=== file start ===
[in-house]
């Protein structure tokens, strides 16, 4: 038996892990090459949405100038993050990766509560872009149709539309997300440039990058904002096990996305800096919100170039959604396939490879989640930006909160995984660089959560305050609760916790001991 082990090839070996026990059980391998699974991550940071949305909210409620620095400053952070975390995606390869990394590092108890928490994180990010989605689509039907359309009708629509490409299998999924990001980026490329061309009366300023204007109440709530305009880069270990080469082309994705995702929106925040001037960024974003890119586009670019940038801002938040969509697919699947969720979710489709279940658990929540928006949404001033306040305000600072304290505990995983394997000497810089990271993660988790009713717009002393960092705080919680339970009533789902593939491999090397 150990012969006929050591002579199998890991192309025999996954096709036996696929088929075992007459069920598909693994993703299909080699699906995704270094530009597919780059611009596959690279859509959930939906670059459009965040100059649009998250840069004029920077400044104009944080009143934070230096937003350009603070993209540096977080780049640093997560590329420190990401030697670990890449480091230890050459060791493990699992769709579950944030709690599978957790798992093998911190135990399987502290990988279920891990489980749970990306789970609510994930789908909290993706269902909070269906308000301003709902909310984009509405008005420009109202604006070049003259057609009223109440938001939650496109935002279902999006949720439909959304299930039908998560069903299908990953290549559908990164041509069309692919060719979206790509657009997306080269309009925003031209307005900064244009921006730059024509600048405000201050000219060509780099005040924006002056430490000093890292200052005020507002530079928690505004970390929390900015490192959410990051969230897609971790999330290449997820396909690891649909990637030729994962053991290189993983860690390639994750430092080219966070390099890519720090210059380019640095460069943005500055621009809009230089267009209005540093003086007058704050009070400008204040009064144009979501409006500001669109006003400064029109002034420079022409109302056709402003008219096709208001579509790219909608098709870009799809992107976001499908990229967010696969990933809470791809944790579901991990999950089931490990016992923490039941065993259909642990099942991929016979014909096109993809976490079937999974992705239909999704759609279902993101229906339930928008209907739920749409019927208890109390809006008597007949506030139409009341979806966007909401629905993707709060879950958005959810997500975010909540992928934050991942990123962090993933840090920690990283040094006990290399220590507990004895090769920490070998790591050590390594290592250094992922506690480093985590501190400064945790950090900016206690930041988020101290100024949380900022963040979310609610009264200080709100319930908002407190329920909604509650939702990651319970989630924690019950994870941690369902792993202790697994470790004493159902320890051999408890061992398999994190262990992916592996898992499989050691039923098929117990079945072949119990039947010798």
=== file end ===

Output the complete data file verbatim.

[in-house]
């Protein structure tokens, strides 16, 4: 038996892990090459949405100038993050990766509560872009149709539309997300440039990058904002096990996305800096919100170039959604396939490879989640930006909160995984660089959560305050609760916790001991 082990090839070996026990059980391998699974991550940071949305909210409620620095400053952070975390995606390869990394590092108890928490994180990010989605689509039907359309009708629509490409299998999924990001980026490329061309009366300023204007109440709530305009880069270990080469082309994705995702929106925040001037960024974003890119586009670019940038801002938040969509697919699947969720979710489709279940658990929540928006949404001033306040305000600072304290505990995983394997000497810089990271993660988790009713717009002393960092705080919680339970009533789902593939491999090397 150990012969006929050591002579199998890991192309025999996954096709036996696929088929075992007459069920598909693994993703299909080699699906995704270094530009597919780059611009596959690279859509959930939906670059459009965040100059649009998250840069004029920077400044104009944080009143934070230096937003350009603070993209540096977080780049640093997560590329420190990401030697670990890449480091230890050459060791493990699992769709579950944030709690599978957790798992093998911190135990399987502290990988279920891990489980749970990306789970609510994930789908909290993706269902909070269906308000301003709902909310984009509405008005420009109202604006070049003259057609009223109440938001939650496109935002279902999006949720439909959304299930039908998560069903299908990953290549559908990164041509069309692919060719979206790509657009997306080269309009925003031209307005900064244009921006730059024509600048405000201050000219060509780099005040924006002056430490000093890292200052005020507002530079928690505004970390929390900015490192959410990051969230897609971790999330290449997820396909690891649909990637030729994962053991290189993983860690390639994750430092080219966070390099890519720090210059380019640095460069943005500055621009809009230089267009209005540093003086007058704050009070400008204040009064144009979501409006500001669109006003400064029109002034420079022409109302056709402003008219096709208001579509790219909608098709870009799809992107976001499908990229967010696969990933809470791809944790579901991990999950089931490990016992923490039941065993259909642990099942991929016979014909096109993809976490079937999974992705239909999704759609279902993101229906339930928008209907739920749409019927208890109390809006008597007949506030139409009341979806966007909401629905993707709060879950958005959810997500975010909540992928934050991942990123962090993933840090920690990283040094006990290399220590507990004895090769920490070998790591050590390594290592250094992922506690480093985590501190400064945790950090900016206690930041988020101290100024949380900022963040979310609610009264200080709100319930908002407190329920909604509650939702990651319970989630924690019950994870941690369902792993202790697994470790004493159902320890051999408890061992398999994190262990992916592996898992499989050691039923098929117990079945072949119990039947010798």